Making epidemiologic studies responsive to the needs of participants and communities: the Carolina Breast Cancer Study experience.
In this report, we present the results of surveys administered to participants and nonparticipants in the Carolina Breast Cancer Study (CBCS). Surveys and structured interviews were administered to determine women's concerns regarding participation in research studies, access to health care, and beliefs regarding causes of breast cancer. Survey results showed the highest concern for the growing number of women diagnosed with breast cancer in North Carolina and potential environmental agents that may cause breast cancer. Negative responses were noted for time constraints related to participation and lack of familiarity with epidemiologic research; another concern noted was the lack of centralized information regarding breast cancer treatment. These issues were addressed by (1) developing a web site that provided background information about the CBCS, summaries of published study results, and information about the etiology of breast cancer; and (2) creating a statewide, comprehensive breast cancer resource directory for women who need information about breast cancer diagnosis, treatment, and support. These two projects were carried out in collaboration with breast cancer advocates, and demonstrate the important role that advocates can play in making epidemiologic research more responsive to the needs of communities.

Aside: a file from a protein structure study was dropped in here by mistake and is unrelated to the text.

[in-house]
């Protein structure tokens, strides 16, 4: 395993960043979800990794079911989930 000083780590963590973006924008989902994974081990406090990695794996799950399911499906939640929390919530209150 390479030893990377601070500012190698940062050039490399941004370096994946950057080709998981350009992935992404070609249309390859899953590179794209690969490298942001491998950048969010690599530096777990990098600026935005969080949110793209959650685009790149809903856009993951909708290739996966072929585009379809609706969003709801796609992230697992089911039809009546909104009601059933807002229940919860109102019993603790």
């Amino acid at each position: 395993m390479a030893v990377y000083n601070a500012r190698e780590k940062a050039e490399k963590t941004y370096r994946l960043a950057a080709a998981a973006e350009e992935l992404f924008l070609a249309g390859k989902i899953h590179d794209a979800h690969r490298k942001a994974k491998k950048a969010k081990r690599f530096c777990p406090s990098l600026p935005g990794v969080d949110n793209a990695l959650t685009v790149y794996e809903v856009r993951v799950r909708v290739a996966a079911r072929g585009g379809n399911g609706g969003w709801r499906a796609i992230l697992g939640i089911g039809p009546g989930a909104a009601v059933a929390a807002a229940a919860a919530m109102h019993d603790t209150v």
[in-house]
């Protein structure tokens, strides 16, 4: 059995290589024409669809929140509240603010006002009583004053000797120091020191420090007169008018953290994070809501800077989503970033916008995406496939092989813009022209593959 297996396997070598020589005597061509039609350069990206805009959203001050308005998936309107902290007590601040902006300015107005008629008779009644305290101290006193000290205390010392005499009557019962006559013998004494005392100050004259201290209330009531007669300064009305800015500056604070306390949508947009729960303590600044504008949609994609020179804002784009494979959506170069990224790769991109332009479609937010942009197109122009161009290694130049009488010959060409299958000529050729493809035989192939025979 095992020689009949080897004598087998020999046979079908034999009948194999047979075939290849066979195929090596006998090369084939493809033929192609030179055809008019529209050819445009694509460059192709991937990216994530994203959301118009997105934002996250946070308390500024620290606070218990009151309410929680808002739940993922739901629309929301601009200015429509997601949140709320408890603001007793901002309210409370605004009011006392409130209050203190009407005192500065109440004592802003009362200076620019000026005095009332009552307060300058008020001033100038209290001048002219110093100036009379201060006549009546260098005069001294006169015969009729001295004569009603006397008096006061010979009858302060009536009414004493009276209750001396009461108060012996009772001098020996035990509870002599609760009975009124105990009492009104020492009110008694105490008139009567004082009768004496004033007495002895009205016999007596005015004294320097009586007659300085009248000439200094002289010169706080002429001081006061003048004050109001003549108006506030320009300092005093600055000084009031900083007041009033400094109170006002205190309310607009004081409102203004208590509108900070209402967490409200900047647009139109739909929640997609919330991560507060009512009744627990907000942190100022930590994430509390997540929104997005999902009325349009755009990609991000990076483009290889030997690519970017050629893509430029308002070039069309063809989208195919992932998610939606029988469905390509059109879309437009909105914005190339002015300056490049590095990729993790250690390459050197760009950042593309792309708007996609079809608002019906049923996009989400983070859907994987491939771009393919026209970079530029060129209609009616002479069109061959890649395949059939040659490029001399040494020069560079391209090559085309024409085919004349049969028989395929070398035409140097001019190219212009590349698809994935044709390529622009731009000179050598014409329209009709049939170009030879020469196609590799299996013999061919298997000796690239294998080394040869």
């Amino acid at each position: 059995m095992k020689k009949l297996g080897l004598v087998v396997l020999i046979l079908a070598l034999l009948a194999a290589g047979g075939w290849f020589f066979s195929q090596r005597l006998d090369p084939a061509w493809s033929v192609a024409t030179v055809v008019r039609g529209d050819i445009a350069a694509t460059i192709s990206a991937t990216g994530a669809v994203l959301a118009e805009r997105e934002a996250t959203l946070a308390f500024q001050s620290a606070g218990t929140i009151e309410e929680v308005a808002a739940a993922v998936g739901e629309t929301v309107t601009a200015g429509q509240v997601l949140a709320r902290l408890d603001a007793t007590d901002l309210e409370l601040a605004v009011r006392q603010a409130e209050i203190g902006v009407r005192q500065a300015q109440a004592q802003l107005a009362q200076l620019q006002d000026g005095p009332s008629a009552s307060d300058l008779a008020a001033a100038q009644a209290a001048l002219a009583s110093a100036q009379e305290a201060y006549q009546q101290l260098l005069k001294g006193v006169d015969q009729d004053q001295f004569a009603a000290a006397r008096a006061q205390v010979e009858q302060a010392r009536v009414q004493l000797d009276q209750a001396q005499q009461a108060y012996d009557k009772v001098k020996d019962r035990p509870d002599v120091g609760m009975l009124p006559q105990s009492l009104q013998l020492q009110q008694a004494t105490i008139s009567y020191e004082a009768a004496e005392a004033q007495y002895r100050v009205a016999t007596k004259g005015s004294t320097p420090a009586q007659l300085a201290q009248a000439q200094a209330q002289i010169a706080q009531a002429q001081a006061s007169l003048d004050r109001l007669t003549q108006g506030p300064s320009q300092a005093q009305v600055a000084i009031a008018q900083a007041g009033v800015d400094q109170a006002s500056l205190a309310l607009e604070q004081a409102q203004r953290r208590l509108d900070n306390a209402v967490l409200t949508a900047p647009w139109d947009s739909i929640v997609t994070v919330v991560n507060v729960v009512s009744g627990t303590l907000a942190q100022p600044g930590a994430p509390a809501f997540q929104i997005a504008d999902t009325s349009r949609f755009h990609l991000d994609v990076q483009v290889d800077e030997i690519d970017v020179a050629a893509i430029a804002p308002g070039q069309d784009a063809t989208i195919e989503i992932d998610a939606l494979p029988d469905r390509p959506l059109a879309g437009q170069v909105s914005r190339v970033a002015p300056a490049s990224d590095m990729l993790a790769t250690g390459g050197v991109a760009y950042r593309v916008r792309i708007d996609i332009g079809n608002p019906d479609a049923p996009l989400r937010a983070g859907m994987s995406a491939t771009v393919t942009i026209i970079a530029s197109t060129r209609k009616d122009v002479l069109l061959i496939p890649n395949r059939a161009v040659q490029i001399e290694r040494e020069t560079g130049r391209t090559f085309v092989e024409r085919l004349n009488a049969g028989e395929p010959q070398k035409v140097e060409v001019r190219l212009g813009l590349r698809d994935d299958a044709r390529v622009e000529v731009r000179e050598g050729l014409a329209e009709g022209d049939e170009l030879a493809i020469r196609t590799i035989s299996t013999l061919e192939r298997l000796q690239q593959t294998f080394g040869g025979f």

Plummer, P; Jackson, S; Konarski, J; Mahanna, E; Dunmore, C; Regan, G; Mattingly, D; Parker, B; Williams, S; Andrews, C; Vannapppagari, V; Hall, S; Deming, S; Hodgson, E; Moorman, P; Newman, B; Millikan, R
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